Observer’s Name: Amanda Gagnon Observation Report Number: 9
Clinician’s Name: Julie Wisniewski, MA, CCC-SLP Observation Date: March 14, 2014
Observation Site: Saint Peter’s University Hospital, New Brunswick, New Jersey Initials of Client: E.A.
E.A. is a three-year-old female who had been referred for a diagnostic speech evaluation by her physician. According to her parents, the speech-language pathologist who originally evaluated E.A. had written goals that were not developmentally or diagnostically appropriate. They decided to schedule a second diagnostic evaluation with the Pediatric Speech and Language Department at Saint Peter’s University Hospital.
At the beginning of the session, ...view middle of the document...
She was not completely intelligible to her parents, which had been causing them to become increasingly concerned. The clinician explained that it is not developmentally typical for children to acquire certain phonemes until they are a bit older, so E.A.’s parents should not be too concerned. While she was administering the assessment, the clinician transcribed the client’s responses on a Goldman Fristoe-2 scoring sheet. She explained that she would interpret that data and incorporate it into an evaluation report after the session had been completed.
The interactions during this diagnostic evaluation session were client-centered. Although the clinician spent a great deal of time conversing with the client’s parents, the purpose of their discourse was to divulge information pertinent to the client, especially regarding her communication and her articulation difficulties. When the clinician was specifically addressing and speaking to the client, she used developmentally and age appropriate communication to ensure that the client understood what was being said. The clinician used tonal variance to keep the client interested and attentive throughout the session. This became especially evident while the client was administering the Goldman Fristoe-2 assessment, which required the client to participate and respond appropriately for an extended period of time. The clinician supplemented her client-centered communication by interacting with E.A. using visual and tactile stimuli. In addition to the images used during the assessment, the clinician used toys and other tactile props, including a rubber duck and her watch to elicit correct responses from the client.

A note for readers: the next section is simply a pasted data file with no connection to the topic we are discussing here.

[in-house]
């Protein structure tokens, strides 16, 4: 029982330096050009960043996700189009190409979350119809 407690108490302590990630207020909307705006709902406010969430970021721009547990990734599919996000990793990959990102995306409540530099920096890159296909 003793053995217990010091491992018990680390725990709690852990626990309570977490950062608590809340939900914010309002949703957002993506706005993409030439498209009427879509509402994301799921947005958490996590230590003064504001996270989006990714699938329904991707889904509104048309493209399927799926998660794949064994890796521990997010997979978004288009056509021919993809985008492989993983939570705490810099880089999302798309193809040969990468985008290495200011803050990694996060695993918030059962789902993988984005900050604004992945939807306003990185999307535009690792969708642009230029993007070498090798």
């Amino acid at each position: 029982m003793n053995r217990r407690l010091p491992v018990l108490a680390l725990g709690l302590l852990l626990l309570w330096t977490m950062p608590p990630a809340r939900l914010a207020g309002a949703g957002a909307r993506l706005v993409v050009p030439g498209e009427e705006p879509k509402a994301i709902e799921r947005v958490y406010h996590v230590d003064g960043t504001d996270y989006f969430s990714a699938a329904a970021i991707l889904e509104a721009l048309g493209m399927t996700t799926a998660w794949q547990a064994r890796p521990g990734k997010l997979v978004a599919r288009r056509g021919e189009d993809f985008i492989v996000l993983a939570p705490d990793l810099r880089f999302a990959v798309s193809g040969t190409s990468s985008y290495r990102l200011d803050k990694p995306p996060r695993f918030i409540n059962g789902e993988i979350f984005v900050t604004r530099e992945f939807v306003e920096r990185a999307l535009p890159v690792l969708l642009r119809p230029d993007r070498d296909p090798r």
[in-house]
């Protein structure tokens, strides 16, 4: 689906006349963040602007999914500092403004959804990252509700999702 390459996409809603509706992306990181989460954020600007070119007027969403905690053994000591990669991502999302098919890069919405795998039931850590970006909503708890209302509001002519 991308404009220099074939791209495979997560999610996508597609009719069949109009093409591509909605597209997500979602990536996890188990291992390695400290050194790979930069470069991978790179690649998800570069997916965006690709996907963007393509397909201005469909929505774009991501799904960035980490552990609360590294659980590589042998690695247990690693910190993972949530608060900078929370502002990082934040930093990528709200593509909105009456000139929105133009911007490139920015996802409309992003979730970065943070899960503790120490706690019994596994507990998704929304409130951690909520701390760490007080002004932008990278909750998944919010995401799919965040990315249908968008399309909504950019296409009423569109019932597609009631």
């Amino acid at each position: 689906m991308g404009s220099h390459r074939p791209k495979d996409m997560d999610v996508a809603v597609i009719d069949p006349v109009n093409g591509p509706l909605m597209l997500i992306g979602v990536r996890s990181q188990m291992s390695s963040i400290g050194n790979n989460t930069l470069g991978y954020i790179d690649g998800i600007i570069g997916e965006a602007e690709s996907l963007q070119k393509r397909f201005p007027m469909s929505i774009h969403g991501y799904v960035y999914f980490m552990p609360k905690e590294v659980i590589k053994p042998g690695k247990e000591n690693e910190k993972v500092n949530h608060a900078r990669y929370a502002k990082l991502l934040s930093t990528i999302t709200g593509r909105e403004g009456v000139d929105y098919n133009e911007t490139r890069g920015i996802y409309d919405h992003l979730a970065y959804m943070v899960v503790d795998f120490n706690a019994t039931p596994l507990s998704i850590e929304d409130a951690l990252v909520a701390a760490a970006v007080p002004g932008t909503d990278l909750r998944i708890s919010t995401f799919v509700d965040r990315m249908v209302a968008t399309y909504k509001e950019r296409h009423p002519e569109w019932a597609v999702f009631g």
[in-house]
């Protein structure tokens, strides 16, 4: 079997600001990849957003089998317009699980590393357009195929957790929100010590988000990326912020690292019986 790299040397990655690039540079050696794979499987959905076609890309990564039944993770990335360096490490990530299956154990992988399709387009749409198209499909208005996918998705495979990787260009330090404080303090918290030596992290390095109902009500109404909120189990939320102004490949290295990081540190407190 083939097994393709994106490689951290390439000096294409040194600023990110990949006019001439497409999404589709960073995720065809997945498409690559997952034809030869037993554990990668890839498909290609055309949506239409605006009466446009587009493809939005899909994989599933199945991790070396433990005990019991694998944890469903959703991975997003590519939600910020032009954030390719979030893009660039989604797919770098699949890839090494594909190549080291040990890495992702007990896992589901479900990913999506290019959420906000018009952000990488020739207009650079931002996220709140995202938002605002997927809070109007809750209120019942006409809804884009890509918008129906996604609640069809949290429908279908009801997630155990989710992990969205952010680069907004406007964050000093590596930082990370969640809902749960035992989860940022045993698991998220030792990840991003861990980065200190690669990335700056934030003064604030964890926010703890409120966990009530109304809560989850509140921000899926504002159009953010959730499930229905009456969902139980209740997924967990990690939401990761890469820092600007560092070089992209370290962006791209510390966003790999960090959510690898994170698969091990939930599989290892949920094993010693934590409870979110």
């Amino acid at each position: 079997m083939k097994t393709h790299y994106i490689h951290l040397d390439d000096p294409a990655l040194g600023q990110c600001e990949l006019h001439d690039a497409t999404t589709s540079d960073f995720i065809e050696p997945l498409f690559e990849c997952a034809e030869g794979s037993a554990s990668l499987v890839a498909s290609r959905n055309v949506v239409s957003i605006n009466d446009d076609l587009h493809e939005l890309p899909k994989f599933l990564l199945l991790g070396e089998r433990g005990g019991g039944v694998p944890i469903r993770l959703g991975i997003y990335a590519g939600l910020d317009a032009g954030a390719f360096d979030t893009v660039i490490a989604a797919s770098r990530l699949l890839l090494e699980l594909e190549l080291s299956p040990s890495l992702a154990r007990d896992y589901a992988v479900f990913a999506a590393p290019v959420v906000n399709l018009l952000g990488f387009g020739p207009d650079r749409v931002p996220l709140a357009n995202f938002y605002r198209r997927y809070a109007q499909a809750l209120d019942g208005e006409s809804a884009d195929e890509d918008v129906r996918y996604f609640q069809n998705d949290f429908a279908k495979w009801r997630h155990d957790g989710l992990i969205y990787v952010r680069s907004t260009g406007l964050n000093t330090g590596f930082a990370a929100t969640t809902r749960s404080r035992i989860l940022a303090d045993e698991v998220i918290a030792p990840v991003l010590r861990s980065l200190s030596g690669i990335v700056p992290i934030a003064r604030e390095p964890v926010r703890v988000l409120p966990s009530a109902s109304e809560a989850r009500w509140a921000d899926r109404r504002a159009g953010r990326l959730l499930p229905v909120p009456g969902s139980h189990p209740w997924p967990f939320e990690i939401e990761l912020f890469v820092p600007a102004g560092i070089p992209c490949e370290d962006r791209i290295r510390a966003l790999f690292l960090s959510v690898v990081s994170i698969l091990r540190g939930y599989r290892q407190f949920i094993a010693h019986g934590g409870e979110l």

The clinician did not need to prompt E.A. beyond the questions she asked as she was administering the Goldman Fristoe-2 assessment. Although she used the images on the examination and props to elicit responses from the client, these various types of stimuli were not necessary for the successful completion of the assessment. The client responded well to visual, verbal, and tactile input. She did not require additional prompting or cueing by the clinician, as she seemed to have no difficulties with receptive language. When I asked the clinician why she chose to use various tactile props throughout the assessment, she explained that she has found this technique to be effective in maintaining the attention of children, especially in very young or developmentally delayed children. E.A. appeared to be entertained by the use of toys and props during this assessment.
Throughout the entirety of the session, the clinician verbally praised E.A. for exhibiting such mature behavior for a three-year-old child. Her parents reciprocated this praise by commending the client on her good behavior and focus. An intermittent reinforcement schedule with a fixed ratio was used while the Goldman Fristoe-2 assessment was being administered. In addition to positive verbal reinforcement, the client was allowed to play...